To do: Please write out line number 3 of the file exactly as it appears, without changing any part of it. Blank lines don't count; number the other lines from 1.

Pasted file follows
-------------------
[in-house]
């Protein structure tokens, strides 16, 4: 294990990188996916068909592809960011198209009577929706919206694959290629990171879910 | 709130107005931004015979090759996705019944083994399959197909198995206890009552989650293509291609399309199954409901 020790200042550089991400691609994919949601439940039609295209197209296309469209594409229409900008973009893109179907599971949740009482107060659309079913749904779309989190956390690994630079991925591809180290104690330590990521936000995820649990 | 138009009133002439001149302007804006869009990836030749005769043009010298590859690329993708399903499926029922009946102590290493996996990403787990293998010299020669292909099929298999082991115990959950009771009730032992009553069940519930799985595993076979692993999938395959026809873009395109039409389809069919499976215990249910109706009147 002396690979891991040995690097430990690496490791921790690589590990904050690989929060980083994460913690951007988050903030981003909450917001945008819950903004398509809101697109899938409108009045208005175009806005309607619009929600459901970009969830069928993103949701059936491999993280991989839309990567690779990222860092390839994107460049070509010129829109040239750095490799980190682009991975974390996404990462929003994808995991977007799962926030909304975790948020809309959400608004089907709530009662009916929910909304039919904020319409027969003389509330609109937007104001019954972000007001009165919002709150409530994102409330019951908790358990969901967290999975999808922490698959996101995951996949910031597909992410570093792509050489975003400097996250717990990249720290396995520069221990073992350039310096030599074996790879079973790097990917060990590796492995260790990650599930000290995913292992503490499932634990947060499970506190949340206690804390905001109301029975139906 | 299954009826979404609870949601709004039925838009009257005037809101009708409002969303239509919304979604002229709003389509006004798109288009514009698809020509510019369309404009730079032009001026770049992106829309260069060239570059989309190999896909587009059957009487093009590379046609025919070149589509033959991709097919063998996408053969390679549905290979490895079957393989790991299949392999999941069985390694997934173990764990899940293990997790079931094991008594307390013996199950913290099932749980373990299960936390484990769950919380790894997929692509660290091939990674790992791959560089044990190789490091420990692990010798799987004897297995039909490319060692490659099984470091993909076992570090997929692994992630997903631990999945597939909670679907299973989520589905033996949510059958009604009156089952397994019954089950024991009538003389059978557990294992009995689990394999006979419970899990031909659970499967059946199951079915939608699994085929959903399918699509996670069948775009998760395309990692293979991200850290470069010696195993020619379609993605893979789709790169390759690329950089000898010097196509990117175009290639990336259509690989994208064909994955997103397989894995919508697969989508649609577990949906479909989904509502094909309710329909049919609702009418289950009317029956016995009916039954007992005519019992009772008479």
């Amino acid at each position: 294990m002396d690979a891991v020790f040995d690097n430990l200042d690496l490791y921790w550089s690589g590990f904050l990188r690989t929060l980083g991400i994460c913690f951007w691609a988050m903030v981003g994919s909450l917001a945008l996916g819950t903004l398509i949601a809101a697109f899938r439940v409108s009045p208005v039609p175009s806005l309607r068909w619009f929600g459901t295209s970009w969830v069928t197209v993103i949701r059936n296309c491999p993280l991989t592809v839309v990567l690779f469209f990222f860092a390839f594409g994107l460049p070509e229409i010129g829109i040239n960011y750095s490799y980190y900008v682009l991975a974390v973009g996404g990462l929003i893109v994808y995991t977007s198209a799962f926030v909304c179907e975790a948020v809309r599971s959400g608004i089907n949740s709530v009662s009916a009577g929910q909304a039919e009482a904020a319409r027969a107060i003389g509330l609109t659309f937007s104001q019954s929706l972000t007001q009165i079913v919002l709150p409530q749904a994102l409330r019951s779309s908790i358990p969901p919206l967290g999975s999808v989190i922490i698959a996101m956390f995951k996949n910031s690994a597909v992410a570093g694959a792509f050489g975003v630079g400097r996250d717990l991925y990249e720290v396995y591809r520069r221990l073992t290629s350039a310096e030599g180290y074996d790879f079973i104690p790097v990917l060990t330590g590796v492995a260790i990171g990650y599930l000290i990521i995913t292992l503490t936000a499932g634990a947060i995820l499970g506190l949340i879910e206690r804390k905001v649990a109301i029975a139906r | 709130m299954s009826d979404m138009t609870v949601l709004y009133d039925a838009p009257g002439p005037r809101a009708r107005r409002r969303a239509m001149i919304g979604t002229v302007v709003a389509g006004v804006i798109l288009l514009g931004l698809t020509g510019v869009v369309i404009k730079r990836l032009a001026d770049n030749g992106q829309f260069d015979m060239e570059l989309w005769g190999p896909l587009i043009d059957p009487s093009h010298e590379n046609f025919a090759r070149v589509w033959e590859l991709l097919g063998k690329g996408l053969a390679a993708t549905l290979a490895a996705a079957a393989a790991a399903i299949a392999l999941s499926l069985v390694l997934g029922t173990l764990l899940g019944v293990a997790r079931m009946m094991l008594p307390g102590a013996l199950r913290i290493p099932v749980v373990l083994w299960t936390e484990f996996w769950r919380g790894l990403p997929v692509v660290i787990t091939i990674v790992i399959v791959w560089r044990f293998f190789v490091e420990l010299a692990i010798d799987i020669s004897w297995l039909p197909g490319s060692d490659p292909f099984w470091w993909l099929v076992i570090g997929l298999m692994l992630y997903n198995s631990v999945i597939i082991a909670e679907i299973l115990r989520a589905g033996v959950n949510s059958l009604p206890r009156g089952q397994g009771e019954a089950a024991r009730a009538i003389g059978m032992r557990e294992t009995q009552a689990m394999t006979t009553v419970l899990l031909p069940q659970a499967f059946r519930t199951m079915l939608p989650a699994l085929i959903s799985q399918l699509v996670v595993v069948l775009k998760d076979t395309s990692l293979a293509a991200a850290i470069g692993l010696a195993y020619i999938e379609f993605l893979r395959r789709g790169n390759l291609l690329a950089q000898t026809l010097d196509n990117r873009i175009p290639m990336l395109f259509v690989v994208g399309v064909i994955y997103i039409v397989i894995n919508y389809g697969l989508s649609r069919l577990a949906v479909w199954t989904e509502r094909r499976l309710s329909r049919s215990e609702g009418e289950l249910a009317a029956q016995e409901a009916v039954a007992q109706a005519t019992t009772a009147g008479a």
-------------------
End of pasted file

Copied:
């Amino acid at each position: 294990m002396d690979a891991v020790f040995d690097n430990l200042d690496l490791y921790w550089s690589g590990f904050l990188r690989t929060l980083g991400i994460c913690f951007w691609a988050m903030v981003g994919s909450l917001a945008l996916g819950t903004l398509i949601a809101a697109f899938r439940v409108s009045p208005v039609p175009s806005l309607r068909w619009f929600g459901t295209s970009w969830v069928t197209v993103i949701r059936n296309c491999p993280l991989t592809v839309v990567l690779f469209f990222f860092a390839f594409g994107l460049p070509e229409i010129g829109i040239n960011y750095s490799y980190y900008v682009l991975a974390v973009g996404g990462l929003i893109v994808y995991t977007s198209a799962f926030v909304c179907e975790a948020v809309r599971s959400g608004i089907n949740s709530v009662s009916a009577g929910q909304a039919e009482a904020a319409r027969a107060i003389g509330l609109t659309f937007s104001q019954s929706l972000t007001q009165i079913v919002l709150p409530q749904a994102l409330r019951s779309s908790i358990p969901p919206l967290g999975s999808v989190i922490i698959a996101m956390f995951k996949n910031s690994a597909v992410a570093g694959a792509f050489g975003v630079g400097r996250d717990l991925y990249e720290v396995y591809r520069r221990l073992t290629s350039a310096e030599g180290y074996d790879f079973i104690p790097v990917l060990t330590g590796v492995a260790i990171g990650y599930l000290i990521i995913t292992l503490t936000a499932g634990a947060i995820l499970g506190l949340i879910e206690r804390k905001v649990a109301i029975a139906r | 709130m299954s009826d979404m138009t609870v949601l709004y009133d039925a838009p009257g002439p005037r809101a009708r107005r409002r969303a239509m001149i919304g979604t002229v302007v709003a389509g006004v804006i798109l288009l514009g931004l698809t020509g510019v869009v369309i404009k730079r990836l032009a001026d770049n030749g992106q829309f260069d015979m060239e570059l989309w005769g190999p896909l587009i043009d059957p009487s093009h010298e590379n046609f025919a090759r070149v589509w033959e590859l991709l097919g063998k690329g996408l053969a390679a993708t549905l290979a490895a996705a079957a393989a790991a399903i299949a392999l999941s499926l069985v390694l997934g029922t173990l764990l899940g019944v293990a997790r079931m009946m094991l008594p307390g102590a013996l199950r913290i290493p099932v749980v373990l083994w299960t936390e484990f996996w769950r919380g790894l990403p997929v692509v660290i787990t091939i990674v790992i399959v791959w560089r044990f293998f190789v490091e420990l010299a692990i010798d799987i020669s004897w297995l039909p197909g490319s060692d490659p292909f099984w470091w993909l099929v076992i570090g997929l298999m692994l992630y997903n198995s631990v999945i597939i082991a909670e679907i299973l115990r989520a589905g033996v959950n949510s059958l009604p206890r009156g089952q397994g009771e019954a089950a024991r009730a009538i003389g059978m032992r557990e294992t009995q009552a689990m394999t006979t009553v419970l899990l031909p069940q659970a499967f059946r519930t199951m079915l939608p989650a699994l085929i959903s799985q399918l699509v996670v595993v069948l775009k998760d076979t395309s990692l293979a293509a991200a850290i470069g692993l010696a195993y020619i999938e379609f993605l893979r395959r789709g790169n390759l291609l690329a950089q000898t026809l010097d196509n990117r873009i175009p290639m990336l395109f259509v690989v994208g399309v064909i994955y997103i039409v397989i894995n919508y389809g697969l989508s649609r069919l577990a949906v479909w199954t989904e509502r094909r499976l309710s329909r049919s215990e609702g009418e289950l249910a009317a029956q016995e409901a009916v039954a007992q109706a005519t019992t009772a009147g008479a």